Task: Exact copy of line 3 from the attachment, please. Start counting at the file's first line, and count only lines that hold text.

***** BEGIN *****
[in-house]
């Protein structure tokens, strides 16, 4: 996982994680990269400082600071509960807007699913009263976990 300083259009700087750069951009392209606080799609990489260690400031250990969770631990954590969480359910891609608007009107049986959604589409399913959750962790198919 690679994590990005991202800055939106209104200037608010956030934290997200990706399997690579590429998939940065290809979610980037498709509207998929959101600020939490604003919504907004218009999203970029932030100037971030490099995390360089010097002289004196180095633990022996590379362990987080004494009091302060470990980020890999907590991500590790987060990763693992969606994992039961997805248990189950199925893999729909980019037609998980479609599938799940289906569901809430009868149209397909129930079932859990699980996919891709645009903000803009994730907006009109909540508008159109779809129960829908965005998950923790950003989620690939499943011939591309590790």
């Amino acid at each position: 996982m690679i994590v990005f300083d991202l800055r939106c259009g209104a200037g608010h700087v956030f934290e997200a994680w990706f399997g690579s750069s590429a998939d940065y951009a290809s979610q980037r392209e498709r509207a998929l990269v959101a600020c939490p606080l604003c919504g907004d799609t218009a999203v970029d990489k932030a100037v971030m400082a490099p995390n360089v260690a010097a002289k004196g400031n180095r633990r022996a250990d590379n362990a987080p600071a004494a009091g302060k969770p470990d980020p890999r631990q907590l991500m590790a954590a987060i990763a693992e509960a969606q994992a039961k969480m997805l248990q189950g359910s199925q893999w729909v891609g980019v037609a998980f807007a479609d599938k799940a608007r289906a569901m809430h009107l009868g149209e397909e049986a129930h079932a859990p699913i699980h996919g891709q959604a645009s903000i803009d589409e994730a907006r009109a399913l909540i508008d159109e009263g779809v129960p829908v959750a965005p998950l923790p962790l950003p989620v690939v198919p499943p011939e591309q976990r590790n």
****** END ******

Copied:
């Amino acid at each position: 996982m690679i994590v990005f300083d991202l800055r939106c259009g209104a200037g608010h700087v956030f934290e997200a994680w990706f399997g690579s750069s590429a998939d940065y951009a290809s979610q980037r392209e498709r509207a998929l990269v959101a600020c939490p606080l604003c919504g907004d799609t218009a999203v970029d990489k932030a100037v971030m400082a490099p995390n360089v260690a010097a002289k004196g400031n180095r633990r022996a250990d590379n362990a987080p600071a004494a009091g302060k969770p470990d980020p890999r631990q907590l991500m590790a954590a987060i990763a693992e509960a969606q994992a039961k969480m997805l248990q189950g359910s199925q893999w729909v891609g980019v037609a998980f807007a479609d599938k799940a608007r289906a569901m809430h009107l009868g149209e397909e049986a129930h079932a859990p699913i699980h996919g891709q959604a645009s903000i803009d589409e994730a907006r009109a399913l909540i508008d159109e009263g779809v129960p829908v959750a965005p998950l923790p962790l950003p989620v690939v198919p499943p011939e591309q976990r590790n």